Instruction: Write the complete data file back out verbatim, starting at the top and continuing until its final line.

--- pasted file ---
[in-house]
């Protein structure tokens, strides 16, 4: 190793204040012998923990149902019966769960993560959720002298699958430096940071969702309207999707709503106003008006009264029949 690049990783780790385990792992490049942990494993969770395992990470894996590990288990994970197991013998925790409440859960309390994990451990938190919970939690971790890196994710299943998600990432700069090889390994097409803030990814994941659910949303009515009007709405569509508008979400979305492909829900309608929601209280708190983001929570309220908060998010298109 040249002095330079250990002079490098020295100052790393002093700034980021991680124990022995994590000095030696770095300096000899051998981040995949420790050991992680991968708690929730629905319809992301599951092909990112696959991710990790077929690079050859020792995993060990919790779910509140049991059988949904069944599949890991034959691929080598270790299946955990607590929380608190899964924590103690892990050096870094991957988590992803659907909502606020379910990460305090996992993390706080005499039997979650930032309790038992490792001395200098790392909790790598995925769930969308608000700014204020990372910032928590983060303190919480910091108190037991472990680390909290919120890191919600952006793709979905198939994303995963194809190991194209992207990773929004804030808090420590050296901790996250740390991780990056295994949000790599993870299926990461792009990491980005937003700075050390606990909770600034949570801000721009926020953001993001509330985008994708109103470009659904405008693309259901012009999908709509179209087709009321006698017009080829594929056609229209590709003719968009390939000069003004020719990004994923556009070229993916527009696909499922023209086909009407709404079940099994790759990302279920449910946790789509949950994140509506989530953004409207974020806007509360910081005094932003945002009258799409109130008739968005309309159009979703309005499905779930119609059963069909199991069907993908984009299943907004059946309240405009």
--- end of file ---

[in-house]
């Protein structure tokens, strides 16, 4: 190793204040012998923990149902019966769960993560959720002298699958430096940071969702309207999707709503106003008006009264029949 690049990783780790385990792992490049942990494993969770395992990470894996590990288990994970197991013998925790409440859960309390994990451990938190919970939690971790890196994710299943998600990432700069090889390994097409803030990814994941659910949303009515009007709405569509508008979400979305492909829900309608929601209280708190983001929570309220908060998010298109 040249002095330079250990002079490098020295100052790393002093700034980021991680124990022995994590000095030696770095300096000899051998981040995949420790050991992680991968708690929730629905319809992301599951092909990112696959991710990790077929690079050859020792995993060990919790779910509140049991059988949904069944599949890991034959691929080598270790299946955990607590929380608190899964924590103690892990050096870094991957988590992803659907909502606020379910990460305090996992993390706080005499039997979650930032309790038992490792001395200098790392909790790598995925769930969308608000700014204020990372910032928590983060303190919480910091108190037991472990680390909290919120890191919600952006793709979905198939994303995963194809190991194209992207990773929004804030808090420590050296901790996250740390991780990056295994949000790599993870299926990461792009990491980005937003700075050390606990909770600034949570801000721009926020953001993001509330985008994708109103470009659904405008693309259901012009999908709509179209087709009321006698017009080829594929056609229209590709003719968009390939000069003004020719990004994923556009070229993916527009696909499922023209086909009407709404079940099994790759990302279920449910946790789509949950994140509506989530953004409207974020806007509360910081005094932003945002009258799409109130008739968005309309159009979703309005499905779930119609059963069909199991069907993908984009299943907004059946309240405009």